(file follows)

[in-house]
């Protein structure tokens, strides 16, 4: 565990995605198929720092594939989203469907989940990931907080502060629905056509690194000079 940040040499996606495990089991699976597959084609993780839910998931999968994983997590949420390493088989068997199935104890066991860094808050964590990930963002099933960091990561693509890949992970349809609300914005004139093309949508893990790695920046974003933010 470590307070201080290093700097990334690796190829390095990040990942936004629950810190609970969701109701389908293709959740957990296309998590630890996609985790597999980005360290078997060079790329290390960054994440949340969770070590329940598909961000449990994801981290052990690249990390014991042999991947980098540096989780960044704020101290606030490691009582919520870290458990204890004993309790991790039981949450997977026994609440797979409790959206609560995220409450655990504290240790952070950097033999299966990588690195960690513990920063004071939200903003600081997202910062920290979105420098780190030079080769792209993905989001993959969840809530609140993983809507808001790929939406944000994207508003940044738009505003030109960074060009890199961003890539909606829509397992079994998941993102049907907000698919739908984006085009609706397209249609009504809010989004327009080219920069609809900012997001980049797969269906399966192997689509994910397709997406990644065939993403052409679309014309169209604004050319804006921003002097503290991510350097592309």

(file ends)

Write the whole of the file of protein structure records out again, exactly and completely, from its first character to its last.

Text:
[in-house]
């Protein structure tokens, strides 16, 4: 565990995605198929720092594939989203469907989940990931907080502060629905056509690194000079 940040040499996606495990089991699976597959084609993780839910998931999968994983997590949420390493088989068997199935104890066991860094808050964590990930963002099933960091990561693509890949992970349809609300914005004139093309949508893990790695920046974003933010 470590307070201080290093700097990334690796190829390095990040990942936004629950810190609970969701109701389908293709959740957990296309998590630890996609985790597999980005360290078997060079790329290390960054994440949340969770070590329940598909961000449990994801981290052990690249990390014991042999991947980098540096989780960044704020101290606030490691009582919520870290458990204890004993309790991790039981949450997977026994609440797979409790959206609560995220409450655990504290240790952070950097033999299966990588690195960690513990920063004071939200903003600081997202910062920290979105420098780190030079080769792209993905989001993959969840809530609140993983809507808001790929939406944000994207508003940044738009505003030109960074060009890199961003890539909606829509397992079994998941993102049907907000698919739908984006085009609706397209249609009504809010989004327009080219920069609809900012997001980049797969269906399966192997689509994910397709997406990644065939993403052409679309014309169209604004050319804006921003002097503290991510350097592309």